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Tibetan food

Gypsy Boy | Oct 14, 2002 11:38 AM

The time has come, the chowhound said
to speak of many things:
of ships and string and sealing wax--
and to wonder why Tibetan food tastes like it all.
I have just returned from three weeks in Tibet and write to arouse the curious and allay the hopes of many. Do not go to Tibet for the food. Do not go with high hopes. Be glad, if for no other reasons whatsoever, that the Chinese are in Tibet.
I spent three weeks in Nepal four years ago and loved the food. (Which is not, contrary to dismayingly popular opinion, all that similar to Indian. It is different, looks different, tastes different, etc., etc. But that is another post.)
I was not wildly optimistic before I went. In fact, I was wary, having read a great deal of what to expect (and also being fortunate to have tried a Tibetan cafe not far from my home, here in Chicago). In a nutshell (for those inclined to know the bottom line in advance): at its best, Tibetan food can be remarkably okay; at its worst, you don't want to imagine it.
I started to take notes and compile a list of menu items and names. And before too long, I stopped. Extensive choice is not a virtue of Tibetan cuisine; transliterations of Tibetan into English are, at the best, inconsistent. So.
I traveled with a group of about 13, organized and led by the Sierra Club. We stayed both in hotels and in tents. We ate in Chinese restaurants, Tibetan restaurants (I use the noun advisedly), and all variety of admixtures. Despite the recent mass migration of Chinese, Tibet remains an overwhelmingly agricultural nation. There are no sacred animals (like Nepal or India). Flocks, herds, and swarms of goats, sheep, and yak(s) are seen frequently throughout central Tibet (where I spent my time). Horses, pigs, and donkeys are not uncommon. Fowl of any sort is, surprisingly (to me at least), relatively rare. (The only cats we saw were monastery mousers; dogs are the common pets.)
Food in Tibet tends to be relatively simple and astonishingly, dismayingly bland. There are several staples, all fairly unexceptional: tsampa, momos, and rice. Although tsampa is THE staple food in Tibet, you will not often see it, and for good reason. It is "peasant" food that does not appear on restaurant menus; it is, however, often on tables in "ordinary" places like one might find salsa in Mexican places in the US. If it is there, you will see a largish canister filled with finely ground, roasted barley flour. Take a small handful, mix in a bit of your bo cha (butter tea--NOT rancid butter, but yak butter which has a distinct flavor of its own) or even soup. Roll into a small ball and pop in your mouth. Doesn't sound bad? What's not to like? Not much flavor. On the other, more realistic, hand, what is to like? Not much flavor. "Filling" is a good descriptor.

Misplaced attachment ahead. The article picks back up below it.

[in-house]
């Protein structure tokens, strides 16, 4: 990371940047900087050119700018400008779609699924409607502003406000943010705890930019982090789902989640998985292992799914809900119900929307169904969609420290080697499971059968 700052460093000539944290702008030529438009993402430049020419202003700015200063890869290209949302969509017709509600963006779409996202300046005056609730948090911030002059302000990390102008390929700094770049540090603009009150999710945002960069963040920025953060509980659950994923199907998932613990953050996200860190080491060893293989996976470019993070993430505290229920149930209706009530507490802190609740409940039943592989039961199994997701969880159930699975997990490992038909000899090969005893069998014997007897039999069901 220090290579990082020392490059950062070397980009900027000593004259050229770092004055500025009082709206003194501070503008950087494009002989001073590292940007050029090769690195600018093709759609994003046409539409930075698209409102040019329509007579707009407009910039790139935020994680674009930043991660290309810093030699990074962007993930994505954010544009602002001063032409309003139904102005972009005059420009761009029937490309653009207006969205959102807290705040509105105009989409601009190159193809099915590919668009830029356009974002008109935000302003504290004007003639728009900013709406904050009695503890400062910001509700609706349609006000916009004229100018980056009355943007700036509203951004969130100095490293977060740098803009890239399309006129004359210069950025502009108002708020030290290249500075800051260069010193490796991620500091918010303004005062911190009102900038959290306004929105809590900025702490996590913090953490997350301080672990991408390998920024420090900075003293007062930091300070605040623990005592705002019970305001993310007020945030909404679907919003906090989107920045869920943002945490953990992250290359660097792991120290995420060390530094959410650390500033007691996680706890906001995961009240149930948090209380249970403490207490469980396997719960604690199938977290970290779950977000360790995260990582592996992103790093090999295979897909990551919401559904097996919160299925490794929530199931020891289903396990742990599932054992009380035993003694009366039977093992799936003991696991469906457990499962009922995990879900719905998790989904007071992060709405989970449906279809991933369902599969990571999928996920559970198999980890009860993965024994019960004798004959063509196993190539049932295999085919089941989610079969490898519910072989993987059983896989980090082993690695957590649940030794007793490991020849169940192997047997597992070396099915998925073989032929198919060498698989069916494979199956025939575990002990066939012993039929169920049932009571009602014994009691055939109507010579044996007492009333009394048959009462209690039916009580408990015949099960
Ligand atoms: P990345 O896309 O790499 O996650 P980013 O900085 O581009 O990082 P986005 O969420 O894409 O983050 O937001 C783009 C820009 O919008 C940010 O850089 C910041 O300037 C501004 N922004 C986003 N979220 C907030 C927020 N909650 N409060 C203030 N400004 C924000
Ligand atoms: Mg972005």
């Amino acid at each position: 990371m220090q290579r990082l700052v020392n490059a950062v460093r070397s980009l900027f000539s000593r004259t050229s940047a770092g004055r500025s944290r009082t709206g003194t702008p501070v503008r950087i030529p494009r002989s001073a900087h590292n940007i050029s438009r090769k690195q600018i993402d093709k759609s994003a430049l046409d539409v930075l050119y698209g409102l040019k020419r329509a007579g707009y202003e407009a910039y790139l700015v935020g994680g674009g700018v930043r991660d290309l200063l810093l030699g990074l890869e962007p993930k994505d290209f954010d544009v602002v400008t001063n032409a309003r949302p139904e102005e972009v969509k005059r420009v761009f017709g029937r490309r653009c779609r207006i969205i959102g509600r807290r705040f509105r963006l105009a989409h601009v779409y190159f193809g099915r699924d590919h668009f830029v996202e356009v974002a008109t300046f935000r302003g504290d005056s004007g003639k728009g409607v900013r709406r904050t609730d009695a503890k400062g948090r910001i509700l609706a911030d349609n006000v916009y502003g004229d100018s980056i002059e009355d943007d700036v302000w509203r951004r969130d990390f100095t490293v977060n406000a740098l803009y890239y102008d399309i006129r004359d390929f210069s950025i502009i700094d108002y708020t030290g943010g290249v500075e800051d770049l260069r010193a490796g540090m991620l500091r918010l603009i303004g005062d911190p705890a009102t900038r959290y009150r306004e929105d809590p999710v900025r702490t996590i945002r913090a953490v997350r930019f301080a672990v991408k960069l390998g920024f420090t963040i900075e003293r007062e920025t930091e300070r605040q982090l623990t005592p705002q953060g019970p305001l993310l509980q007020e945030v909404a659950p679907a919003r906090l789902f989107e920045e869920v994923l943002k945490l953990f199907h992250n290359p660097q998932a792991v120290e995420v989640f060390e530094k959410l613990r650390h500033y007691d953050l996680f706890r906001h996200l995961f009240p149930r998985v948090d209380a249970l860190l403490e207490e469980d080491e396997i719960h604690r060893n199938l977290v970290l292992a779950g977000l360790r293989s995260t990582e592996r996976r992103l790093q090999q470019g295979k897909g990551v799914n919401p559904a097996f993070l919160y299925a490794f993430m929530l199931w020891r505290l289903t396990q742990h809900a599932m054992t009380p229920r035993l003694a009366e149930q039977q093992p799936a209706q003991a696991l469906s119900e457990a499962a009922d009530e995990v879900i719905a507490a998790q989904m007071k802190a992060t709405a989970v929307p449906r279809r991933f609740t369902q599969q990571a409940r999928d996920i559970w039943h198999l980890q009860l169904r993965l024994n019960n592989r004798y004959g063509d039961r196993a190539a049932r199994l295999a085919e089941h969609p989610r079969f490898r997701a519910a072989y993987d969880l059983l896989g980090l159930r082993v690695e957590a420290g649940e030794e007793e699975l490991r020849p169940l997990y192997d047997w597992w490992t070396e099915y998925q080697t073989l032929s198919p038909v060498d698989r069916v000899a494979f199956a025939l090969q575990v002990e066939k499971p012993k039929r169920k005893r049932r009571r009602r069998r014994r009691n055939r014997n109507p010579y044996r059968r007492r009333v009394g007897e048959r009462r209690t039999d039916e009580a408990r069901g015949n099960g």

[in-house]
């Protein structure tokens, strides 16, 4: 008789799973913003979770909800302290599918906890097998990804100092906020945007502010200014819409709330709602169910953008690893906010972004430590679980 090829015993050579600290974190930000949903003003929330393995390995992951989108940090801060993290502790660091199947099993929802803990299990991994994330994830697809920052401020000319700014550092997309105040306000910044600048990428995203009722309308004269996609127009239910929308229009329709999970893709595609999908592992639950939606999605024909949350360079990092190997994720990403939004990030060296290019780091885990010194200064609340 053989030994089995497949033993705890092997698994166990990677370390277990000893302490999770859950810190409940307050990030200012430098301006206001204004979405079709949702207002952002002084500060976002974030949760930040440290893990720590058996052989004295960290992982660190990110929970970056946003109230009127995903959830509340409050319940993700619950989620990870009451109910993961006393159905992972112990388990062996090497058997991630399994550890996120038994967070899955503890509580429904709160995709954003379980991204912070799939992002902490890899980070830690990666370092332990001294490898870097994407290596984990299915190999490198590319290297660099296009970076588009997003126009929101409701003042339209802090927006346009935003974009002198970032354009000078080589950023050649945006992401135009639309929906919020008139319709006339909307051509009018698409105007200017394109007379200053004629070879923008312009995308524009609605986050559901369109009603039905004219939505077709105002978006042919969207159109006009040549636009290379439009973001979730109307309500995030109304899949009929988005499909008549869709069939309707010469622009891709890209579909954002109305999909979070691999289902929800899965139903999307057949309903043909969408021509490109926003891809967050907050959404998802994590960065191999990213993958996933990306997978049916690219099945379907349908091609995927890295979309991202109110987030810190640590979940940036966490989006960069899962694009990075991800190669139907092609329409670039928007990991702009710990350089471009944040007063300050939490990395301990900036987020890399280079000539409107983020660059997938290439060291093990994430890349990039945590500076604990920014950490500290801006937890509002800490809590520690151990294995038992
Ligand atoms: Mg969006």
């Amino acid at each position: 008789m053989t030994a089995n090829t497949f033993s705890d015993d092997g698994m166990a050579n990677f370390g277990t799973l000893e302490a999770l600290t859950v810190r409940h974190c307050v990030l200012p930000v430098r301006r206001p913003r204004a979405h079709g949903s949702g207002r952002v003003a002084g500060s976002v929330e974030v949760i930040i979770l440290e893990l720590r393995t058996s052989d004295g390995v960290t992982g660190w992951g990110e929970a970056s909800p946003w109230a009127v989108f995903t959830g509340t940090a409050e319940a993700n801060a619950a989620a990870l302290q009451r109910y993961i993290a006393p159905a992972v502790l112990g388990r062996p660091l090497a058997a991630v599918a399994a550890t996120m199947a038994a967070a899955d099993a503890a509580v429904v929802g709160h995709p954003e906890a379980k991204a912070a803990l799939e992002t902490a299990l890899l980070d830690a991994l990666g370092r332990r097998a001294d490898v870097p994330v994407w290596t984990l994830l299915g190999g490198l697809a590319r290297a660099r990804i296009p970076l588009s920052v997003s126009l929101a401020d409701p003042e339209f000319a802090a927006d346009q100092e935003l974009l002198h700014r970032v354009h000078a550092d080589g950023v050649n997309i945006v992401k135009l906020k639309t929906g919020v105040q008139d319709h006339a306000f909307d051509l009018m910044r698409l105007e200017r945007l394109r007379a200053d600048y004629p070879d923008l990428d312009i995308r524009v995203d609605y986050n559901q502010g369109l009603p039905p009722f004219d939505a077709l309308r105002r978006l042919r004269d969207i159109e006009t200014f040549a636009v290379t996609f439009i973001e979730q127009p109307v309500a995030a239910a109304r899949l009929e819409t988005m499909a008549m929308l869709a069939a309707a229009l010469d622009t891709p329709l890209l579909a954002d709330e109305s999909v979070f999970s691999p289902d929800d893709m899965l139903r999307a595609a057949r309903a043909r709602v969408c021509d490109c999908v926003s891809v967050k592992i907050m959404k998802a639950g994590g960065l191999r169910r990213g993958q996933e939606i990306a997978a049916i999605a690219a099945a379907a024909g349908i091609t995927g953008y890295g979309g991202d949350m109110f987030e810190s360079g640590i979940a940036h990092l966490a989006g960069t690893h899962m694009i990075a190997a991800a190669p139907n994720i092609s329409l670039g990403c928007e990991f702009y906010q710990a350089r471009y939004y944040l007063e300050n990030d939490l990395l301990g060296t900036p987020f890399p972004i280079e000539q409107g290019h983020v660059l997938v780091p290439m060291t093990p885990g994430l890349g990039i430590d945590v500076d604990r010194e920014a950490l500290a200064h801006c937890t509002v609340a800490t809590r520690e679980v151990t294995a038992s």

Momos are dumplings--filled with meat (usually yak), cheese (yak), or vegetables. Steamed or deep-fried. Can be wonderful; can be nauseating. I had both. But wonderful as they are, if you're lucky, making a meal out of them can become tiresome and boring in a matter of days (or less). Rice is rice is rice. One quickly becomes grateful for Chinese food. Or Nepali food--both of which are easy to find almost anywhere.
My favorite food in Tibet turned out to be yak. Fairly reminiscent of beef, but more lean and less flavorful. Consistency is different from beef (softer, if that makes sense), but not markedly so. The surprising thing (to me) was how bland it was. And yet, in knowledgeable hands, it can be quite good. I had some wonderfully spicy yak meat balls, a very nice yak burger, and some very good yak-filed momos.
About the only other food worth mentioning was fresh vegetables and yak cheese. Not a great variety of vegetables, but fresh carrots can be a godsend. As well as a spinach-like green. Cheese looked and tasted like a cheddar spin-off. Not quite cheddar but actually pretty good.
I did not starve in Tibet by a long shot. But I also managed to lose 10-15 pounds without trying. (Only four or five more trips to Tibet before my doctor is happy!) The sights--both religious and natural--are quite extraordinary. The people are some of the most genuinely happy, funny people I have ever met anywhere in the world. Always ready to laugh, friendly, photogenic beyond description (though, to be fair, the Kleenex people could become rich beyond their wildest dreams cleaning up the children). Go for those reasons, not the food.

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